Back Pain from Breastfeeding: Tips and Positions for More Comfort

Learn the best breastfeeding positions to avoid back and neck pain, and physical therapist recommended exercises to relieve discomfort.

Published Date: May 23, 2024
woman-breastfeeding-her-baby

Back Pain from Breastfeeding: Tips and Positions for More Comfort

Learn the best breastfeeding positions to avoid back and neck pain, and physical therapist recommended exercises to relieve discomfort.

Published Date: May 23, 2024
woman-breastfeeding-her-baby

Back Pain from Breastfeeding: Tips and Positions for More Comfort

Learn the best breastfeeding positions to avoid back and neck pain, and physical therapist recommended exercises to relieve discomfort.

Published Date: May 23, 2024
woman-breastfeeding-her-baby

Back Pain from Breastfeeding: Tips and Positions for More Comfort

Learn the best breastfeeding positions to avoid back and neck pain, and physical therapist recommended exercises to relieve discomfort.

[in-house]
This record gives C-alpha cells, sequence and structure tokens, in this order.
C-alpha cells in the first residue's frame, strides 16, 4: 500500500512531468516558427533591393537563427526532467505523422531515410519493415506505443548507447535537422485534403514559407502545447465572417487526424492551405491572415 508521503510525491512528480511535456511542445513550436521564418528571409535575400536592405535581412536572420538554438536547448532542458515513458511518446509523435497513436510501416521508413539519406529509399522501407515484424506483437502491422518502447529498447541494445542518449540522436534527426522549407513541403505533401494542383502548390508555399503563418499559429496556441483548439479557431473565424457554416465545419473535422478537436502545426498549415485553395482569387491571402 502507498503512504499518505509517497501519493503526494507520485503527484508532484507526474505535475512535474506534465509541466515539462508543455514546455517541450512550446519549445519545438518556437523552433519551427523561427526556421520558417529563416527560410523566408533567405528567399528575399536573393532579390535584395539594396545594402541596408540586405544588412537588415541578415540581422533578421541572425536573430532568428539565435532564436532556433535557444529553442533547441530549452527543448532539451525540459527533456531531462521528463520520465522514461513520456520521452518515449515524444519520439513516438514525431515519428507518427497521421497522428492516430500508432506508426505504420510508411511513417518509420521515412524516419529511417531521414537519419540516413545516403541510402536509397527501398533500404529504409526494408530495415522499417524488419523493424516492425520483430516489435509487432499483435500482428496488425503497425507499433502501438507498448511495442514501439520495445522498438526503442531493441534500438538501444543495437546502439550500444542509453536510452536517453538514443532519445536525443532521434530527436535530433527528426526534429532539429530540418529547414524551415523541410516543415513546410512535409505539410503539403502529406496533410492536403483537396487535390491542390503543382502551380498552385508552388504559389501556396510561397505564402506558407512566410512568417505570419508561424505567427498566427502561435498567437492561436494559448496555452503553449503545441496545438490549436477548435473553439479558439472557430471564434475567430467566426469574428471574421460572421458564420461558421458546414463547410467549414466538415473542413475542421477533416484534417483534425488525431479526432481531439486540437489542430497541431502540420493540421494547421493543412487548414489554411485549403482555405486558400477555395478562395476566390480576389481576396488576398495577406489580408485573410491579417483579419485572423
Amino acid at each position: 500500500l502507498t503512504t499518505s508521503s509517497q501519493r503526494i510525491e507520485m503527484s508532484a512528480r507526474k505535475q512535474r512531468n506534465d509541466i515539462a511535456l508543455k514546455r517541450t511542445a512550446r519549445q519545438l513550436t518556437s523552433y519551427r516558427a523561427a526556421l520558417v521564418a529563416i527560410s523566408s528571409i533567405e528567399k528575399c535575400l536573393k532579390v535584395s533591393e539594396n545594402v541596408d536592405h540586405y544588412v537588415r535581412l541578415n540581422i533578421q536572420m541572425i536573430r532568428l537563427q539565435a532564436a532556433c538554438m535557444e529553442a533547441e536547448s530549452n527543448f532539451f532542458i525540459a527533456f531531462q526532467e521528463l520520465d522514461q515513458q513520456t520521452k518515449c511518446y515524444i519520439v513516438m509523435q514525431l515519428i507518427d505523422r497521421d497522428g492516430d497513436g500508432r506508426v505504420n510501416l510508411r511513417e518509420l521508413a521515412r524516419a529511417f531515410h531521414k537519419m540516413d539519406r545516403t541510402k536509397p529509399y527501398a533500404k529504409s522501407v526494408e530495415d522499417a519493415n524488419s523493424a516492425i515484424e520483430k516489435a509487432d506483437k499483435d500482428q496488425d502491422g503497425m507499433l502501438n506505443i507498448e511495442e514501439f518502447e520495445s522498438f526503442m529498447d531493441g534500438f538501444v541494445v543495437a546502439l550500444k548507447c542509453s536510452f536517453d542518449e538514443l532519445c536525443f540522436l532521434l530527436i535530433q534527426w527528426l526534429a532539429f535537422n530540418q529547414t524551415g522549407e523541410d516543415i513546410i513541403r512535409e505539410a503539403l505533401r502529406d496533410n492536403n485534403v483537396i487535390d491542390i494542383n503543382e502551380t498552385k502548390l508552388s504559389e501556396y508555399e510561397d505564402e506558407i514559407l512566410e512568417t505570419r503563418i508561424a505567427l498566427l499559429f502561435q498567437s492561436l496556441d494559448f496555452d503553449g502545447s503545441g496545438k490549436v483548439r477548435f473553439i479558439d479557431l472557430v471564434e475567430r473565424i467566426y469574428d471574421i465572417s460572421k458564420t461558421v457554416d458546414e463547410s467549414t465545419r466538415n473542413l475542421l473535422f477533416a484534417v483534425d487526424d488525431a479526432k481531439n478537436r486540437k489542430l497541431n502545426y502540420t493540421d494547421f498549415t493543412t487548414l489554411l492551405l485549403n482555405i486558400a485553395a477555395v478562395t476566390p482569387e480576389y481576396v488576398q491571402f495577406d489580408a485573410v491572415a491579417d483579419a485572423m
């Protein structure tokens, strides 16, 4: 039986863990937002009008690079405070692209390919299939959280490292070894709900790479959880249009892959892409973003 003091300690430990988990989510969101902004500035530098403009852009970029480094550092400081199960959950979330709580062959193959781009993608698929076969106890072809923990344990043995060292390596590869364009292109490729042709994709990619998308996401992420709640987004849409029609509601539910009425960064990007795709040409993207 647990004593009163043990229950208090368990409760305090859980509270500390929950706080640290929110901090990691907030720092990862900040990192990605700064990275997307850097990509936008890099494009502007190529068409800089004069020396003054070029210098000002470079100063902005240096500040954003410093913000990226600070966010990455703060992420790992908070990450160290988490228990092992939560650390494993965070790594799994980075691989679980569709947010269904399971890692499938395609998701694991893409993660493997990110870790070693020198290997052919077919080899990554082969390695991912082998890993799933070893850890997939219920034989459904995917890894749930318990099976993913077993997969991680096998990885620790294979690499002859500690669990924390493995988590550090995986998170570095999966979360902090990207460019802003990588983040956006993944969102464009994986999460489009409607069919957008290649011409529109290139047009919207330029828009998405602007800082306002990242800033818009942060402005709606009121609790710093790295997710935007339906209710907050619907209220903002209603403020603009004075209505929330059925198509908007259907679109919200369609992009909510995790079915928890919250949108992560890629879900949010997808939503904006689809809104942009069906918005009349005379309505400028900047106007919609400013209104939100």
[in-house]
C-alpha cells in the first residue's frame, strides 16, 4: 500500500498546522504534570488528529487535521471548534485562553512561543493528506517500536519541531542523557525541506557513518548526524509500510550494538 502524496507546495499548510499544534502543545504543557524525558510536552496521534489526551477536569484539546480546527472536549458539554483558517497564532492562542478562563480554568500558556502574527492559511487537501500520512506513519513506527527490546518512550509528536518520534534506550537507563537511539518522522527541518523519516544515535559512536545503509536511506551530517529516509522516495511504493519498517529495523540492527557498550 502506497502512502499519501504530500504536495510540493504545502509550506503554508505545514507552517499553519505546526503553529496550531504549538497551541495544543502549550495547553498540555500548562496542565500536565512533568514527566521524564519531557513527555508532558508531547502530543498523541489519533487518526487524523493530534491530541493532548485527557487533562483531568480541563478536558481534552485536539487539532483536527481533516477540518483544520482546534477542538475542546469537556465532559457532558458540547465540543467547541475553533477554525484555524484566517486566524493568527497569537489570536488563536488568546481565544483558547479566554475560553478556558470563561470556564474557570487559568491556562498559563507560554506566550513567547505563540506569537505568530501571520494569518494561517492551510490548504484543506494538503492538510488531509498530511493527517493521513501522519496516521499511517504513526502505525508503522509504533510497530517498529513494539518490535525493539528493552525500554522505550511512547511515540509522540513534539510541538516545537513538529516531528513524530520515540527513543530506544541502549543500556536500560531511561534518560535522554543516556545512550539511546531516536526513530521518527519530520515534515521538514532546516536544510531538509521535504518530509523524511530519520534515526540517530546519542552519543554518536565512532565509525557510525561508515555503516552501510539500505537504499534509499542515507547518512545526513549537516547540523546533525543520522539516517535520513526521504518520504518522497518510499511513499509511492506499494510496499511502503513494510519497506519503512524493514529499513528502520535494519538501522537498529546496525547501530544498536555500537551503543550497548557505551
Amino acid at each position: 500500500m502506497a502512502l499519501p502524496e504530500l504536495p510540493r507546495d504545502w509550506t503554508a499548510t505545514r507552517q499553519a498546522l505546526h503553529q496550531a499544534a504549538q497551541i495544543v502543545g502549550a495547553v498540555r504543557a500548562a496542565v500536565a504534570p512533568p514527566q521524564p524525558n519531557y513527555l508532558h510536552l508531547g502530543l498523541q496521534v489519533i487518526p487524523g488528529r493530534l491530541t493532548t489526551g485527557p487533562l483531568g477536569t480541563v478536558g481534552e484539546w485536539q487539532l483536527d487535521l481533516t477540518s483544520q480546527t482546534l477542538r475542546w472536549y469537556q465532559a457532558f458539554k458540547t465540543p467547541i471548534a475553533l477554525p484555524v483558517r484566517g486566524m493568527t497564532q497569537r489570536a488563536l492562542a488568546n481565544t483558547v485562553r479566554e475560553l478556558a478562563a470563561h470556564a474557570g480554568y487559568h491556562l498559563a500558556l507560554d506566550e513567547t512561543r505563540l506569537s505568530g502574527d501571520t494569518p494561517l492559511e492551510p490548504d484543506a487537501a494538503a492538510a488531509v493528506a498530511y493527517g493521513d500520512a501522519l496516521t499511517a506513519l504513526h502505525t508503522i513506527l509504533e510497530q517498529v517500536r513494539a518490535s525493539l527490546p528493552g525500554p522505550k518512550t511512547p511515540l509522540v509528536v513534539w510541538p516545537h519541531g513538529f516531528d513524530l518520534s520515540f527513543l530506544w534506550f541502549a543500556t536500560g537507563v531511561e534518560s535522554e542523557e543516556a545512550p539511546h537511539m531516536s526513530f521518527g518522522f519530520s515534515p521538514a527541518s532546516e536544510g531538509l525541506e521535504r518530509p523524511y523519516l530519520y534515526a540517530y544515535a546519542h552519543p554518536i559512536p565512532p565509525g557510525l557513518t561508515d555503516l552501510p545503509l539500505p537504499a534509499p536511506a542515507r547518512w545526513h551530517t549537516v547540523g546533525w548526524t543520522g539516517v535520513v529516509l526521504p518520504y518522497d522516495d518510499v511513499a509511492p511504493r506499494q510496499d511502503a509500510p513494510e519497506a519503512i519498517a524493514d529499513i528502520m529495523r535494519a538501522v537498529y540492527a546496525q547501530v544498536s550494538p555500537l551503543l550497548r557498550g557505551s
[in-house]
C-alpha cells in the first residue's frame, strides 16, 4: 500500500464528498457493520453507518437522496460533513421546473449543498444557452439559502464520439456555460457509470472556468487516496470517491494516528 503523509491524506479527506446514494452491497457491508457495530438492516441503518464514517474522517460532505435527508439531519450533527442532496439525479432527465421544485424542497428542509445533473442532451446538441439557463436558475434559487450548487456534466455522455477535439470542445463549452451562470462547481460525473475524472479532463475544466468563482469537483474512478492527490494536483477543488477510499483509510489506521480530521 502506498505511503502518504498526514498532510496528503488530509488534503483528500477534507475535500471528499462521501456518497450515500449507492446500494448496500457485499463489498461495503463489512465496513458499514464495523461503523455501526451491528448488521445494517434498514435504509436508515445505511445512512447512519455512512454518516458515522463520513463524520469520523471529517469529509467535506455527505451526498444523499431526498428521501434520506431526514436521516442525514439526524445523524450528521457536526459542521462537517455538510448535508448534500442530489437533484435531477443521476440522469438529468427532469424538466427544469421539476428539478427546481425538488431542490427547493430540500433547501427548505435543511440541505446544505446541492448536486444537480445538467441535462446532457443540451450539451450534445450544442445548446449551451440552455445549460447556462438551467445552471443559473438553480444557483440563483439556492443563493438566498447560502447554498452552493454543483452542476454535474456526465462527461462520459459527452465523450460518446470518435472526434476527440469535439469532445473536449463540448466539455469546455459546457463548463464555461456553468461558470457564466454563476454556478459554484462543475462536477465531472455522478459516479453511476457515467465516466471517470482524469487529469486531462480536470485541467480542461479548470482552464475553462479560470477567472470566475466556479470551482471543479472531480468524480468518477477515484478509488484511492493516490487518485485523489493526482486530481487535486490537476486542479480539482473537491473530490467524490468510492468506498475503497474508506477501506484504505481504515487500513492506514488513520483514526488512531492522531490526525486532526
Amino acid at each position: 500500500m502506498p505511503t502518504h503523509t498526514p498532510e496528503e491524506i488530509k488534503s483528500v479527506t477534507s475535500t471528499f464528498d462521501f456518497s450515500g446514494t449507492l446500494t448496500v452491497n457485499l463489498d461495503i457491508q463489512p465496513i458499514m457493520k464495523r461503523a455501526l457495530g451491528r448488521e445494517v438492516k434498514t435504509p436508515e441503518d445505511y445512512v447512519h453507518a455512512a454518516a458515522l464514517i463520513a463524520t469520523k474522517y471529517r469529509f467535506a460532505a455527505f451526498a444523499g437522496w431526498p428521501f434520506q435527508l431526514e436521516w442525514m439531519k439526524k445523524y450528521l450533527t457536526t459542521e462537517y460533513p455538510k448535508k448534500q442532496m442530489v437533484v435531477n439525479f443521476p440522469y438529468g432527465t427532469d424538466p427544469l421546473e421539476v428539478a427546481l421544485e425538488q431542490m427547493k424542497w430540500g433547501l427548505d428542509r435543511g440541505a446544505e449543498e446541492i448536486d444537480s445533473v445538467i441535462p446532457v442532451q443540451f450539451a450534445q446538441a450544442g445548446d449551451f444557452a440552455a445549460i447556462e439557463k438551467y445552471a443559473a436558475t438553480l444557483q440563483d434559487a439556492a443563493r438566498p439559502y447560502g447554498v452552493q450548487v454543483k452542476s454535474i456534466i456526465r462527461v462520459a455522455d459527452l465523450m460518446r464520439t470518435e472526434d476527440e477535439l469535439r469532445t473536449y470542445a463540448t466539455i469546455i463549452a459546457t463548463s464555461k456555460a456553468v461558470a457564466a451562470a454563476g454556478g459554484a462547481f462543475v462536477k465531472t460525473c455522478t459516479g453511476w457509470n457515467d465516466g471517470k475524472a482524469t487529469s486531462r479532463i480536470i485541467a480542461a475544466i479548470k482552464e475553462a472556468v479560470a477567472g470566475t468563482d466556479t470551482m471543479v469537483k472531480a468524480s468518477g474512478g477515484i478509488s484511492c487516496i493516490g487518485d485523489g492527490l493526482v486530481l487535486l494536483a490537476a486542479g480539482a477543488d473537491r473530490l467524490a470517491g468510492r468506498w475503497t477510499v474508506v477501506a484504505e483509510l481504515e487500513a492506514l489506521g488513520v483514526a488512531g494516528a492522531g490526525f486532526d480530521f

Published Date: May 23, 2024
woman-breastfeeding-her-baby
Table of Contents

Nipple cream: check. Nursing pads: purchased in bulk. You even stocked your closet with a few easy-access shirts to make breastfeeding easier. The part you didn’t plan for: Back pain while breastfeeding. Breastfeeding moms spend long stretches of time holding babies to their chest. Position yourself in a way that strains your muscles and it can lead to neck and back pain.

How you sit and position your baby can help prevent back pain during breastfeeding. Read on to learn different feeding positions that may help you nurse more comfortably, as well as how physical therapy and exercise can ease breastfeeding-related back pain and neck pain.

Tap into pain relief. Anytime, anywhere with our app.

Get exercises from a licensed physical therapist and more to relieve your pain. All right from your phone. At $0 cost to you.
Start your app tour

Our Hinge Health Experts

Samantha Charlotin, PT, DPT
Physical Therapist
Dr. Charlotin is a Hinge Health physical therapist and specializes in the treatment of orthopedic and pelvic health concerns.
Tamara Grisales, MD
Expert Physician in Urogynecology and Medical Reviewer
Dr. Grisales is a board-certified urogynecologist and surgeon and oversees the Women's Pelvic Health program at Hinge Health.

Alternating Breastfeeding Positions

In their first few weeks and months, most exclusively breastfed babies will nurse every two to four hours, on average. That means you’ll be holding your baby to your breast eight to 12 times per day. Doing it in the same position each time — even if it’s back-friendly — can lead to tightness, achiness, and pain in your upper and lower back